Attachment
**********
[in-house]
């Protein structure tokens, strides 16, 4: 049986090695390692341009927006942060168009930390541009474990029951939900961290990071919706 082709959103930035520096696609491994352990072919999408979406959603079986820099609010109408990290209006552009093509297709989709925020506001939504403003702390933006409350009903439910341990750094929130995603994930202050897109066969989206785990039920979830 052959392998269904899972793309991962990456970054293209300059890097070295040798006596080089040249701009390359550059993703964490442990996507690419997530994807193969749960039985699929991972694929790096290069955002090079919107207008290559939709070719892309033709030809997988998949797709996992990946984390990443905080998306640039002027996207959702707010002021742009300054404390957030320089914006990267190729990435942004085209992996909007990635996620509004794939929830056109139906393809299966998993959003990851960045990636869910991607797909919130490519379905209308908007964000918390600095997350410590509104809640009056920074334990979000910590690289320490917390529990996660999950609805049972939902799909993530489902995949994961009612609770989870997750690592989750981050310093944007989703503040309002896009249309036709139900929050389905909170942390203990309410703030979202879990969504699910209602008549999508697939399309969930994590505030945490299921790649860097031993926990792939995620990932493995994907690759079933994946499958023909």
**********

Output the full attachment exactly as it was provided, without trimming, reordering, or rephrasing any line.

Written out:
[in-house]
């Protein structure tokens, strides 16, 4: 049986090695390692341009927006942060168009930390541009474990029951939900961290990071919706 082709959103930035520096696609491994352990072919999408979406959603079986820099609010109408990290209006552009093509297709989709925020506001939504403003702390933006409350009903439910341990750094929130995603994930202050897109066969989206785990039920979830 052959392998269904899972793309991962990456970054293209300059890097070295040798006596080089040249701009390359550059993703964490442990996507690419997530994807193969749960039985699929991972694929790096290069955002090079919107207008290559939709070719892309033709030809997988998949797709996992990946984390990443905080998306640039002027996207959702707010002021742009300054404390957030320089914006990267190729990435942004085209992996909007990635996620509004794939929830056109139906393809299966998993959003990851960045990636869910991607797909919130490519379905209308908007964000918390600095997350410590509104809640009056920074334990979000910590690289320490917390529990996660999950609805049972939902799909993530489902995949994961009612609770989870997750690592989750981050310093944007989703503040309002896009249309036709139900929050389905909170942390203990309410703030979202879990969504699910209602008549999508697939399309969930994590505030945490299921790649860097031993926990792939995620990932493995994907690759079933994946499958023909």